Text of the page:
Estes chamber opposes Fair Workweek Employment Standards bill
ESTES PARK – The executive committee of the Estes Chamber of Commerce has voted to join the Colorado Chamber of Commerce in opposing state House Bill 1118, the “Fair Workweek Employment Standards” bill.
The unanimous vote came at the committee’s meeting on Feb. 7.
Under its language, the bill would impose requirements for certain types of employers with regard to the determination of employee work schedules, employee requests for changes to work schedules, and notices and posting of those schedules.
In addition to pay for hours worked by the employee, the bill would require certain types of employers to pay employees predictability pay when an employer makes certain changes to an employee’s work schedule, rest shortfall pay when an employee is required to work hours without a minimum period of rest after a prior shift, retention pay when an employer provides work hours to a new employee without first offering the work hours to existing employees, and minimum weekly pay in an amount that corresponds to 15% of the average weekly hours indicated on the employee’s anticipated work plan, paid at the greater of the employee’s regular rate of pay or the minimum wage, regardless of whether the employee works such hours.
The bill would prohibit employers from discriminating or taking adverse action against an employee based on the hours an employee is scheduled or actually works, the expected duration of employment, or the employee’s desired work schedule. The bill also would prohibit retaliation against an employee for attempting to exercise any right created in the bill.
Employers would be required to retain records demonstrating their compliance with the requirements of the bill.
A person affected by a violation of the requirements of the bill could file a complaint with the division of labor standards and statistics in the Colorado Department of Labor and Employment or bring a civil action in district court. The division would be authorized to investigate complaints and, upon determining that a violation occurred, to impose fines, penalties, or damages and award attorney fees and costs. The division would also be authorized to bring a civil action to enforce the requirements of the bill. The bill includes protections for whistleblowers and establishes penalties for violations.
The director of the division would be required to promulgate rules to implement the bill.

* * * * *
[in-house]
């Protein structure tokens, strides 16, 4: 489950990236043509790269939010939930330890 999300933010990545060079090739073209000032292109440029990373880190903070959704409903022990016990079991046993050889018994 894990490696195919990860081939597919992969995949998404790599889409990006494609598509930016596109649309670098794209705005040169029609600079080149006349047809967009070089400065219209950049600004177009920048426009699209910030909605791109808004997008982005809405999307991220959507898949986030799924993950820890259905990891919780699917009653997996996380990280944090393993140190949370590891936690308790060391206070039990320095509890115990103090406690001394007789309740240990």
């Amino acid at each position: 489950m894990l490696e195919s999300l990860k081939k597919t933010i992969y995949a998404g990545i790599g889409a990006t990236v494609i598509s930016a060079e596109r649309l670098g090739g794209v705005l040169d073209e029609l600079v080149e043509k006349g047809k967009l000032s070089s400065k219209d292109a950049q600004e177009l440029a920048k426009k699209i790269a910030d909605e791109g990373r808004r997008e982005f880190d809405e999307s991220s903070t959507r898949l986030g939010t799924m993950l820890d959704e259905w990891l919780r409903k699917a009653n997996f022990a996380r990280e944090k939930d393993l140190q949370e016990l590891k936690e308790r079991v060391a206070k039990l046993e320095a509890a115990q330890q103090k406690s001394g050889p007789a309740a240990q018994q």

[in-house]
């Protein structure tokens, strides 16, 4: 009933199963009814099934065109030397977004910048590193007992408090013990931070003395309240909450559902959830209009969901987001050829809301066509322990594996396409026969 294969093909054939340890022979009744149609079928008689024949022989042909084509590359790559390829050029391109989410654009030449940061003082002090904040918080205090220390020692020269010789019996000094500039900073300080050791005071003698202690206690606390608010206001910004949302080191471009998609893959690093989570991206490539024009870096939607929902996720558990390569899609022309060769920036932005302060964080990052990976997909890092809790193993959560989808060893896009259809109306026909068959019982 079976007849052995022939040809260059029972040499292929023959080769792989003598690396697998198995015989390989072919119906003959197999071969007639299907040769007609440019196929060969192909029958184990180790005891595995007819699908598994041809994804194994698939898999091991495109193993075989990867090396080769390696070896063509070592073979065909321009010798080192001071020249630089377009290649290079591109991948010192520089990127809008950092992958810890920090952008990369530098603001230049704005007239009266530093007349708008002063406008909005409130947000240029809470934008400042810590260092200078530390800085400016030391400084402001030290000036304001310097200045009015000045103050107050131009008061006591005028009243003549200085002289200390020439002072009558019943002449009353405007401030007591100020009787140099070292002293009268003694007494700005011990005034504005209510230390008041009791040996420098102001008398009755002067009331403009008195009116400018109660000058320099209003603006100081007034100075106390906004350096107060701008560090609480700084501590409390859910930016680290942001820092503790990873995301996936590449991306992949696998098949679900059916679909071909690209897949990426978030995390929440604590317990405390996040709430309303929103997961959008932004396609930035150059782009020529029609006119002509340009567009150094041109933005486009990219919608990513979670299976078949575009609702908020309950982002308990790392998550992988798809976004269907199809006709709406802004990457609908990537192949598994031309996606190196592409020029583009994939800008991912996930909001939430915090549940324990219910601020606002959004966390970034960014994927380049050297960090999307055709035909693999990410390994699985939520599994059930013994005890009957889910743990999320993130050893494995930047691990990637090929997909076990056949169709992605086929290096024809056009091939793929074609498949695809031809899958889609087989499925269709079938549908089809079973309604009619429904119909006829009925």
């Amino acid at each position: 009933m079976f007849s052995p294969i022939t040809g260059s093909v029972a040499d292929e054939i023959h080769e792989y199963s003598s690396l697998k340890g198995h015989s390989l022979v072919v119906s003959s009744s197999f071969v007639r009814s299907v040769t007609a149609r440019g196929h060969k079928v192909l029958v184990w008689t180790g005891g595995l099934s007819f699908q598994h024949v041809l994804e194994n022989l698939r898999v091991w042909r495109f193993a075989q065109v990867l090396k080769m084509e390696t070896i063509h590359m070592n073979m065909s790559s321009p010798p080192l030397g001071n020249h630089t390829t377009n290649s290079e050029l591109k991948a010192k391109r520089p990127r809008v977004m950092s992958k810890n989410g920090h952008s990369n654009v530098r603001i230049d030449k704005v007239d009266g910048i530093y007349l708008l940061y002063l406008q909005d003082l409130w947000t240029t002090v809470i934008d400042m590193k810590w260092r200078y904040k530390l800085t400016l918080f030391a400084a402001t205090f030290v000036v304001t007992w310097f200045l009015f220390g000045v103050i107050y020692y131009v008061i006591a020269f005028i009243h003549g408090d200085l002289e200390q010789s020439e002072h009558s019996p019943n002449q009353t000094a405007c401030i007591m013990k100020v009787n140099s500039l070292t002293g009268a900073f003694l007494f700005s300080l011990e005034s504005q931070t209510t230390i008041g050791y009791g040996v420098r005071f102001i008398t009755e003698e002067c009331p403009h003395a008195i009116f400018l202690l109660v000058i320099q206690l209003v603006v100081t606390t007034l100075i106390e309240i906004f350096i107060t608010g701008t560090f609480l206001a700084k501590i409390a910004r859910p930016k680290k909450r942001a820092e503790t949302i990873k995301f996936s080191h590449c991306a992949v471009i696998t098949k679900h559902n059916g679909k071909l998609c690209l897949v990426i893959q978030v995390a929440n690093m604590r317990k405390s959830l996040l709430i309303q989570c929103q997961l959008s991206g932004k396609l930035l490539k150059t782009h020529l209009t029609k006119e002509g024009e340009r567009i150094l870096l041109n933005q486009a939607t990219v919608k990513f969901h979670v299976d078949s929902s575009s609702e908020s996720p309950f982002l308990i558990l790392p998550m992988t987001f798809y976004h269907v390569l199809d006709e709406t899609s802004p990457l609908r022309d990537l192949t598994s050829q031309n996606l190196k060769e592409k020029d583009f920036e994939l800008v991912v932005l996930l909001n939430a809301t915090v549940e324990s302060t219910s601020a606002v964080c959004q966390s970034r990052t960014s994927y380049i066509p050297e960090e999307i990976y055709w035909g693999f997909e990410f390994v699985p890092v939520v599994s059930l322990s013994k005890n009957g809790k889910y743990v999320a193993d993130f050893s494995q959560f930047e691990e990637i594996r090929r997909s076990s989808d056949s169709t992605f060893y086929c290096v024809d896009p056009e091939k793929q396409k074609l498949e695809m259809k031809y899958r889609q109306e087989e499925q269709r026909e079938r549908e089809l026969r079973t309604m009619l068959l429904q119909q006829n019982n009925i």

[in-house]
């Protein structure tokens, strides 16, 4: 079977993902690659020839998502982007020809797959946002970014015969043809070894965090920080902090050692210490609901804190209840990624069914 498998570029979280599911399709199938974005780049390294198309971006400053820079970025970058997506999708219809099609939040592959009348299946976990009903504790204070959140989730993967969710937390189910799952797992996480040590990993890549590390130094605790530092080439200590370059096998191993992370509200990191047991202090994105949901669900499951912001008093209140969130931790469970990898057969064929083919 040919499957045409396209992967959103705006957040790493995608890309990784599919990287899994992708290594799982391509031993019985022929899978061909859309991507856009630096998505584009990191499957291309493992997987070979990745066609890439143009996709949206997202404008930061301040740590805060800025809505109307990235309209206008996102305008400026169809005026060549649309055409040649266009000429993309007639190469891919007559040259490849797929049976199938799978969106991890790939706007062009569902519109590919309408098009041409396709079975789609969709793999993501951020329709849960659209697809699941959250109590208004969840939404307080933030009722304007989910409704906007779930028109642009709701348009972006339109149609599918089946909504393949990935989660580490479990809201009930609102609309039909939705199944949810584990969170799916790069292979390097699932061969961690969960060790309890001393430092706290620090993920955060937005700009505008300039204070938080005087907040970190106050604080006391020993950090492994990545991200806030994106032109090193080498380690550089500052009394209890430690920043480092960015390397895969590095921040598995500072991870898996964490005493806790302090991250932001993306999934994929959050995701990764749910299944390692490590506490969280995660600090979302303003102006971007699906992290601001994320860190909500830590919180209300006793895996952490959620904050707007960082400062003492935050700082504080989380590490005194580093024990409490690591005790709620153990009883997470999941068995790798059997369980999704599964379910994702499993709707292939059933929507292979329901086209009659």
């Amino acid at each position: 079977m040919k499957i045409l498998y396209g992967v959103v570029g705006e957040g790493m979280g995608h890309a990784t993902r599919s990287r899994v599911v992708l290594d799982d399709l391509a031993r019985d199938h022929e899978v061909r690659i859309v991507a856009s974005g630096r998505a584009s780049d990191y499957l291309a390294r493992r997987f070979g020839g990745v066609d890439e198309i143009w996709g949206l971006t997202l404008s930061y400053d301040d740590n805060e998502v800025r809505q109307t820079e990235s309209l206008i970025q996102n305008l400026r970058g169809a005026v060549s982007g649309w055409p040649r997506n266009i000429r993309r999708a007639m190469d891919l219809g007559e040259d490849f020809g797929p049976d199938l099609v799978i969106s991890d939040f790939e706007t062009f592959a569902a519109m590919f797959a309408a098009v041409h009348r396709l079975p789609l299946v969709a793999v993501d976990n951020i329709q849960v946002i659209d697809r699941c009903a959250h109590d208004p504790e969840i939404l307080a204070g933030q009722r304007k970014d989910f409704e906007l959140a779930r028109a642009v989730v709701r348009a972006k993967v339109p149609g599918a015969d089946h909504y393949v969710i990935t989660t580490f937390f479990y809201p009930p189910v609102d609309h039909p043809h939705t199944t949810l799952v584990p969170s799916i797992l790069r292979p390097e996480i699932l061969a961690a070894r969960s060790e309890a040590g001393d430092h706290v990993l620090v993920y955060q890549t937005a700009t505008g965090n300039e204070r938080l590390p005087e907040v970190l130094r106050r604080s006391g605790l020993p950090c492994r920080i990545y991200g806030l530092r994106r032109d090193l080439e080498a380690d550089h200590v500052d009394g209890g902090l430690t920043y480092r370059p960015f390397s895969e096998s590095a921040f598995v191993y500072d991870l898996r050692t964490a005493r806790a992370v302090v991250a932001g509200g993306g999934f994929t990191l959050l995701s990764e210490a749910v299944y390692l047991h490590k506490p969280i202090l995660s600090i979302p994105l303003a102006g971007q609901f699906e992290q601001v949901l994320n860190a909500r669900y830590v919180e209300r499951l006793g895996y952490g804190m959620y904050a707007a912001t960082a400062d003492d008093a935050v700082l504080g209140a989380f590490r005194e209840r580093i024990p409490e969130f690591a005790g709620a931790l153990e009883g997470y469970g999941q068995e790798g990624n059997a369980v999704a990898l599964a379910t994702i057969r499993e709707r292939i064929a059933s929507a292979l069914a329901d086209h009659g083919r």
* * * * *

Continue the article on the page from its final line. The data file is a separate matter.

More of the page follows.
HB 1118 will come before the House Business Affairs and Labor committee at 1:30 p.m. on Thursday, and language may be changed as it wends its way through the Legislature.
According to a statement issued Tuesday by the Estes Chamber, “Estes Park is a seasonal town supported by a diverse group of entrepreneurs and small businesses that would be negatively impacted by HB23-1118. The Estes Chamber of Commerce joins the Colorado Chamber and the Colorado Restaurant Association in the opposition of HB23-1118.
Melissa Strong, owner of the Bird’s Nest and Bird & Jim restaurants in Estes Park, asked the Chamber to oppose the bill.
“The nature of restaurant work and the reason we can attract employees is the flexible schedule,” she said. “The majority of our employees work in the restaurant business because of the flexible schedule. HB 23-1118 penalizes me for staffing up or down due to things outside my control. Estes Park is growing in the off season, but we still dramatically slow down in the winter. “HB 23-1118 would cost businesses more money for administrative resources to create schedules 21 days in advance.”
The Colorado Chamber announced its opposition to the bill in a Jan. 26 press release.
“Businesses have a choice in where they can locate, expand and invest – and we want them to choose Colorado,” said Loren Furman, Colorado Chamber president and CEO. “But for years, business leaders have been telling us that Colorado’s increasingly complex and costly regulatory climate is hurting our competitiveness. HB 1118 is precisely the type of proposal we’re talking about when we caution lawmakers about the consequences of their policies. The harsh reality of this bill is that it will lead to fewer available jobs for workers, lower pay and less flexibility – all while driving businesses out of the state. As written, it’s the most punitive of its kind in the country and the Colorado Chamber will utilize all resources available to oppose it.”